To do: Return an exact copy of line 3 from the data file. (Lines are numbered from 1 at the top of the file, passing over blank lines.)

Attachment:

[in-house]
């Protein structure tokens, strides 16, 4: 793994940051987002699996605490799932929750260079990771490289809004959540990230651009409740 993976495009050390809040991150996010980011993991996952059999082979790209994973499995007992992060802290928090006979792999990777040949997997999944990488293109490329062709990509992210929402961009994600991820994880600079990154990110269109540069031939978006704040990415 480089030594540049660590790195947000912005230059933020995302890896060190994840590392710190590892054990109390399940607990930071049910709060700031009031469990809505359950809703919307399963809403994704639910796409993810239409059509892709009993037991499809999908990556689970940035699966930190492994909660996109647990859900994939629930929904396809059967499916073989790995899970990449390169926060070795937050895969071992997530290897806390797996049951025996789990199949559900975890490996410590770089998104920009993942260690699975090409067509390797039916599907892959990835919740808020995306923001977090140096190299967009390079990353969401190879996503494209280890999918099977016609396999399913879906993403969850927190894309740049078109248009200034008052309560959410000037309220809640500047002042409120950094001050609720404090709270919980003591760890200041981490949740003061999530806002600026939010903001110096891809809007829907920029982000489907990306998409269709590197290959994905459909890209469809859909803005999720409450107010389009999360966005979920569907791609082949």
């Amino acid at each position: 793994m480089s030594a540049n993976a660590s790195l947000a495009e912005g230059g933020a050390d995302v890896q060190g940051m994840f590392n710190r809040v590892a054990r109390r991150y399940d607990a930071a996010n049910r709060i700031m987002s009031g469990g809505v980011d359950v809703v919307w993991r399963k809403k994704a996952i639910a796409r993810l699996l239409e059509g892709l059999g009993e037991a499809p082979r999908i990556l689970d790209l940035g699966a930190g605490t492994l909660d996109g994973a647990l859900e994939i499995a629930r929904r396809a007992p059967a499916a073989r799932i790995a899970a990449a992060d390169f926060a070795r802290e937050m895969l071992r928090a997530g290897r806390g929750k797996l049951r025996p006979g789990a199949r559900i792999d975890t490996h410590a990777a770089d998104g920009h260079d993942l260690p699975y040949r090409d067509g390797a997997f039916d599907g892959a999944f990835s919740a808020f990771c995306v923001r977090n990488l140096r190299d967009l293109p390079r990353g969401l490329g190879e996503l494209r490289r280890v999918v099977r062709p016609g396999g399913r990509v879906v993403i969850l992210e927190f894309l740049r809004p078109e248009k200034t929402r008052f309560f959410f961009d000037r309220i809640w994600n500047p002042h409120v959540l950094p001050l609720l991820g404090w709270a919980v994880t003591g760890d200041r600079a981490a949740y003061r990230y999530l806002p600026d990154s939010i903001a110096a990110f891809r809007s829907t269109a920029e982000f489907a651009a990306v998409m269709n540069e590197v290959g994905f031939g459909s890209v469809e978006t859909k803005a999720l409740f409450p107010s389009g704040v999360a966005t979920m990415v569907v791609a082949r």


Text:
């Amino acid at each position: 793994m480089s030594a540049n993976a660590s790195l947000a495009e912005g230059g933020a050390d995302v890896q060190g940051m994840f590392n710190r809040v590892a054990r109390r991150y399940d607990a930071a996010n049910r709060i700031m987002s009031g469990g809505v980011d359950v809703v919307w993991r399963k809403k994704a996952i639910a796409r993810l699996l239409e059509g892709l059999g009993e037991a499809p082979r999908i990556l689970d790209l940035g699966a930190g605490t492994l909660d996109g994973a647990l859900e994939i499995a629930r929904r396809a007992p059967a499916a073989r799932i790995a899970a990449a992060d390169f926060a070795r802290e937050m895969l071992r928090a997530g290897r806390g929750k797996l049951r025996p006979g789990a199949r559900i792999d975890t490996h410590a990777a770089d998104g920009h260079d993942l260690p699975y040949r090409d067509g390797a997997f039916d599907g892959a999944f990835s919740a808020f990771c995306v923001r977090n990488l140096r190299d967009l293109p390079r990353g969401l490329g190879e996503l494209r490289r280890v999918v099977r062709p016609g396999g399913r990509v879906v993403i969850l992210e927190f894309l740049r809004p078109e248009k200034t929402r008052f309560f959410f961009d000037r309220i809640w994600n500047p002042h409120v959540l950094p001050l609720l991820g404090w709270a919980v994880t003591g760890d200041r600079a981490a949740y003061r990230y999530l806002p600026d990154s939010i903001a110096a990110f891809r809007s829907t269109a920029e982000f489907a651009a990306v998409m269709n540069e590197v290959g994905f031939g459909s890209v469809e978006t859909k803005a999720l409740f409450p107010s389009g704040v999360a966005t979920m990415v569907v791609a082949r």